When it comes to career prospects, the quick-service sector has long been plagued with ideas of dead-end jobs held solely by the unfortunate and the incapable. But foodservice represents a robust industry rich in opportunities beyond “burger flipping.” And with a new generation of eager workers looking to get involved with the food industry, experts say, quick-service operators must be ready to prove that their positions will lead somewhere.

“Despite the challenges in terms of the reputation of the industry externally, employees really do feel like they have an opportunity to move around and upscale pretty quickly,” says Steve Kramer, vice president of communications for the National Restaurant Association Educational Foundation (NRAEF). “Employees really feel like they’re rewarded for hard work.”

According to a recent survey by the NRAEF, 75 percent of employees believe that restaurants—including both limited and full service—offer a career path of upward mobility. This sentiment may be due in part to new initiatives, such as leadership training and education incentives, that operators have developed to invest in their employees.

But while several brands were decades ahead of the trend, the industry as a whole was not as proactive.

“When I got in … salary was a stigma,” says Steve Foltz, a Cinnabon franchisee based in Portland, Oregon, who has spent his entire career in the quick-service industry. “One, [people said,] ‘You’re in the restaurant business, and you have a college degree. Really?’ And then two, it was, ‘Hey you work 60, 70, 80 hours or as much as we can abuse you.’ It might not have been the standard, but there was a lot of it when I got into it. That’s changed.”

After graduating from college, Foltz started with an entry-level job at a quick-service brand. He and his business partners went on to found the franchise company Cinnamon Bums, a multi-brand portfolio that also includes Jamba Juice and Seattle’s Best Coffee.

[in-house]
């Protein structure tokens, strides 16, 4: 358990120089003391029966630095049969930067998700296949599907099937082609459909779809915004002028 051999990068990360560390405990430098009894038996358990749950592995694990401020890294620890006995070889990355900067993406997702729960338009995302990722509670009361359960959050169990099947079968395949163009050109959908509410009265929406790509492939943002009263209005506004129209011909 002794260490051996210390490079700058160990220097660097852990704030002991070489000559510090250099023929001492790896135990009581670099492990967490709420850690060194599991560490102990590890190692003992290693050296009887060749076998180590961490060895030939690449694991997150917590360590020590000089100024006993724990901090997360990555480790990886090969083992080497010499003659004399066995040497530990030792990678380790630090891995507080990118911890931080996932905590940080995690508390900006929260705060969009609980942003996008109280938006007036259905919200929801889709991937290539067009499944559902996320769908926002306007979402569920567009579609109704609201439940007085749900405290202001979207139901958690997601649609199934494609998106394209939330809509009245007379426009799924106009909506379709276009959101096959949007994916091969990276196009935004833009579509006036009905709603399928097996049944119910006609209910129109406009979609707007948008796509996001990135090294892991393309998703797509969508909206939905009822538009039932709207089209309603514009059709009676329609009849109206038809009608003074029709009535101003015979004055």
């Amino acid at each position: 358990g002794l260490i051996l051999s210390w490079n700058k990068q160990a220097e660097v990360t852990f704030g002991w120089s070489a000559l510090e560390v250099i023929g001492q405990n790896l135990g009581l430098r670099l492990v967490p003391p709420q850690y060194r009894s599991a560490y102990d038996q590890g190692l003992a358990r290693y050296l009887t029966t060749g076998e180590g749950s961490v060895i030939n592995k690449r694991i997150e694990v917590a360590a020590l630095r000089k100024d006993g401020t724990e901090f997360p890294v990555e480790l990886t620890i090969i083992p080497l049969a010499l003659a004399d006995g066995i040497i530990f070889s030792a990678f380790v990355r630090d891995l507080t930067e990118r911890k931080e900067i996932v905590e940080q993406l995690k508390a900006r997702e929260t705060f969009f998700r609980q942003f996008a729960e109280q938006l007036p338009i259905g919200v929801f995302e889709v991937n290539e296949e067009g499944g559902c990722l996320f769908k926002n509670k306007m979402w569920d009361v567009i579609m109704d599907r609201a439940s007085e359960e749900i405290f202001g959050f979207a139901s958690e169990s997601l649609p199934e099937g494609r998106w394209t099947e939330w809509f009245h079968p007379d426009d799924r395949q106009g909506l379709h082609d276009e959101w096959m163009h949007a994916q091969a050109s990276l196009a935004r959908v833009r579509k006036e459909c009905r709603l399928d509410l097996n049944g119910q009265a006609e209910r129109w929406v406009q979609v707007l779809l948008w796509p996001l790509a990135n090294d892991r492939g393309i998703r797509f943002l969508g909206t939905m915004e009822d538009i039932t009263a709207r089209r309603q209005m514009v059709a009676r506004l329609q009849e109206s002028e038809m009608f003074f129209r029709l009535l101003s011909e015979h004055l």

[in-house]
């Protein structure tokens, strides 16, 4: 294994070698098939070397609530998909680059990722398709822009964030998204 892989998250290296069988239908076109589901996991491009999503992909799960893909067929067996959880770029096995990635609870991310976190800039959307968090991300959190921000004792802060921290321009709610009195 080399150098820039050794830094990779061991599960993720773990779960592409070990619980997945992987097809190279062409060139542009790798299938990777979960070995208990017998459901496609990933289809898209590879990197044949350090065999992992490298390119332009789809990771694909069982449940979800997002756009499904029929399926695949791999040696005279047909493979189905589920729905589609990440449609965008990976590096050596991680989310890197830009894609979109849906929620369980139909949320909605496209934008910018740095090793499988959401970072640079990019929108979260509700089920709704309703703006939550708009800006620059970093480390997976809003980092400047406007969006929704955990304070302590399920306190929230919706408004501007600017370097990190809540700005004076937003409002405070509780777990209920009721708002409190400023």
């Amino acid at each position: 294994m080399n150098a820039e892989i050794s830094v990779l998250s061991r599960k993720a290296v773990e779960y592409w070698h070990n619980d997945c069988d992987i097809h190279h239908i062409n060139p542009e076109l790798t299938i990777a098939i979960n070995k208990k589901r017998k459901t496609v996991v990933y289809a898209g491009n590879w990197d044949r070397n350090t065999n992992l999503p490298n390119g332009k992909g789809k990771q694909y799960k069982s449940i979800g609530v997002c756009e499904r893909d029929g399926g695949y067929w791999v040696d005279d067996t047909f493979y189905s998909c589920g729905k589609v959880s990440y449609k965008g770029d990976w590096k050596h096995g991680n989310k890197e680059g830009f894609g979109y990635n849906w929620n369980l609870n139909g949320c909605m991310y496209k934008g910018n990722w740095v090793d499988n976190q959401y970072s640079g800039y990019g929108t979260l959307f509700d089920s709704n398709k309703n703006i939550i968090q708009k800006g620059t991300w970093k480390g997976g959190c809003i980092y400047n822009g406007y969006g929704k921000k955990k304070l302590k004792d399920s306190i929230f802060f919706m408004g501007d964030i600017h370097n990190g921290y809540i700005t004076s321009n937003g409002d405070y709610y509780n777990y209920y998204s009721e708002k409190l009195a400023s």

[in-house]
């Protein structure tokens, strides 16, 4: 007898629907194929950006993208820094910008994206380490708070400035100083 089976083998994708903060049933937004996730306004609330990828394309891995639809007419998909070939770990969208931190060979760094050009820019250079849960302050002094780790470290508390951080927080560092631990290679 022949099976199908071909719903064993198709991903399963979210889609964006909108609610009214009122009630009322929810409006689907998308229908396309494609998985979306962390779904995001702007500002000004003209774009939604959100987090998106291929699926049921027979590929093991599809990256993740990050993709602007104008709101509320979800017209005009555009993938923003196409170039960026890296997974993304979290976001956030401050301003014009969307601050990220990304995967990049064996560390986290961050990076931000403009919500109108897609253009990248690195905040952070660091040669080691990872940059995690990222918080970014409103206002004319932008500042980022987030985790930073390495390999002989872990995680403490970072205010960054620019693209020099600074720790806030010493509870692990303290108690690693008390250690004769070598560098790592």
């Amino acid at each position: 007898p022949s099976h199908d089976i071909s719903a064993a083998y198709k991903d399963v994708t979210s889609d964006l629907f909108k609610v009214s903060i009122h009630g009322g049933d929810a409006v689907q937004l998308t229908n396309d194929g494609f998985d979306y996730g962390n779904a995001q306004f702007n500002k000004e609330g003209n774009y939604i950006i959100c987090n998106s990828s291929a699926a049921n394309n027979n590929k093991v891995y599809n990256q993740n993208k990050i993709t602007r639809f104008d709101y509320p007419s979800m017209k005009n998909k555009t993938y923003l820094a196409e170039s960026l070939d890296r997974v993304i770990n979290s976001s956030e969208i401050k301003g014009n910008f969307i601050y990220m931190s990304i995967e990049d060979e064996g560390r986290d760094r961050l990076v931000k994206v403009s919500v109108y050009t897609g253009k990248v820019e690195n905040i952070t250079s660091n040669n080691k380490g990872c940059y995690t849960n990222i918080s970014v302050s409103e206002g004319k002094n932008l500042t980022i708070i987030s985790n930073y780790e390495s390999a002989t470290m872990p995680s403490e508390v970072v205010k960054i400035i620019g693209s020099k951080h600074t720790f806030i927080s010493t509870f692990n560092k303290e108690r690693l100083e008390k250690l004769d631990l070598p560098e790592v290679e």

“I didn’t graduate to get into restaurants. I just fell in love with the service business and worked my way into owning one,” Foltz says.

Room to grow

Restaurants can attract new workers by demonstrating routes for advancement and growth, but tools for doing so have not always been easily accessible.

However, late last summer, the NRAEF worked with industry representatives, state restaurant associations, educators, and workforce development officials, among others, to create a food and beverage competency model within the U.S. Department of Labor’s public career guide. Previously, restaurants and convenience stores had all been grouped under hospitality/hotel and lodging.

“In the training world, it’s all about KSAs: knowledge, skills, and abilities. That’s what will predict success,” Kramer says. “This will help guide employers, HR representatives, trainers, etc. on how to systematize how they’re looking for candidates.”

Shaped like a pyramid, the food and beverage model is comprised of six tiers and starts with the most basic skills at the base, such as motivation and professionalism. Each successive tier becomes more specific in its competencies, with the upper level emphasizing management skills such as purchasing, marketing, and managing daily operations.

“It’s not a curriculum; it’s to inform curriculum,” Kramer says. “Oftentimes the business is so rushed that the coaching aspect of working with an employee to bring them along is lost, and I think that’s critical.”

Long before the competency model was created, burger brand Pal’s Sudden Service developed its own training curriculum that started with candidates before they were even hired.

“We actually think training is the single most important element,” says Thom Crosby, Pal’s CEO. “We go through quite a bit of detail in the interview process to make sure people understand what the culture is like and what they’re getting themselves into.”

Pal’s based part of its curriculum on the Training Within Industry (TWI) program, which the U.S. government used to ramp up industry during World War II. Crosby also says interviewing, orientation, training, and coaching at Pal’s is rigorous. To complete training, new hires must make a perfect score on a final exam—but the training doesn’t stop there.

“We think graduation and a diploma are nice and cute, but they’re very irrelevant in the business world. What customers really want is somebody who is a certified expert to take care of them,” Crosby says. Training continues with special certifications and recertification. “Just like equipment, every human being goes out of calibration.”

This continual process of learning knowledge and skills might seem unnecessary, but the results are undeniably positive. Crosby says he can’t remember the last time the company had to post help-wanted ads because it is always fully staffed with high-quality people. Pal’s boasts a 27 percent employee turnover as opposed to the industry average of 61 percent. For assistant managers, the rate drops to 2 percent, and for general managers, it is zero.